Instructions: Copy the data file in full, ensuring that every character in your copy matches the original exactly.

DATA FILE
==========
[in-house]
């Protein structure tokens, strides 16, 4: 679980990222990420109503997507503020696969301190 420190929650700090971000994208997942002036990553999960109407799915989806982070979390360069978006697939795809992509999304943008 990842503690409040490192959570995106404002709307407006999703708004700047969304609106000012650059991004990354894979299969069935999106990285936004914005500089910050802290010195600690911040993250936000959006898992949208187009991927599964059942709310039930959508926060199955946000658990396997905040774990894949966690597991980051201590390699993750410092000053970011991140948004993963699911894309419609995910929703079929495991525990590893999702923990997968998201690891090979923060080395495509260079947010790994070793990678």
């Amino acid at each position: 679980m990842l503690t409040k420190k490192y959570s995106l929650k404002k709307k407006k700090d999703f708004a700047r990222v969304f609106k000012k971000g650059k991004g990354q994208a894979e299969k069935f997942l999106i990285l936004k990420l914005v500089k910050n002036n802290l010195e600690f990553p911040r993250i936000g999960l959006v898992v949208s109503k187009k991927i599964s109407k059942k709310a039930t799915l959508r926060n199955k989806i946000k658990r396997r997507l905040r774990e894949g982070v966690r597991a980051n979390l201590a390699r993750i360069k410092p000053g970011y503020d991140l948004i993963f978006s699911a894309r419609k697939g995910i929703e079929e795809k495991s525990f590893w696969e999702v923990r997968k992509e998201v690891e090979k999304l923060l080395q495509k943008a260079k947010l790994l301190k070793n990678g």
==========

[in-house]
């Protein structure tokens, strides 16, 4: 679980990222990420109503997507503020696969301190 420190929650700090971000994208997942002036990553999960109407799915989806982070979390360069978006697939795809992509999304943008 990842503690409040490192959570995106404002709307407006999703708004700047969304609106000012650059991004990354894979299969069935999106990285936004914005500089910050802290010195600690911040993250936000959006898992949208187009991927599964059942709310039930959508926060199955946000658990396997905040774990894949966690597991980051201590390699993750410092000053970011991140948004993963699911894309419609995910929703079929495991525990590893999702923990997968998201690891090979923060080395495509260079947010790994070793990678």
């Amino acid at each position: 679980m990842l503690t409040k420190k490192y959570s995106l929650k404002k709307k407006k700090d999703f708004a700047r990222v969304f609106k000012k971000g650059k991004g990354q994208a894979e299969k069935f997942l999106i990285l936004k990420l914005v500089k910050n002036n802290l010195e600690f990553p911040r993250i936000g999960l959006v898992v949208s109503k187009k991927i599964s109407k059942k709310a039930t799915l959508r926060n199955k989806i946000k658990r396997r997507l905040r774990e894949g982070v966690r597991a980051n979390l201590a390699r993750i360069k410092p000053g970011y503020d991140l948004i993963f978006s699911a894309r419609k697939g995910i929703e079929e795809k495991s525990f590893w696969e999702v923990r997968k992509e998201v690891e090979k999304l923060l080395q495509k943008a260079k947010l790994l301190k070793n990678g």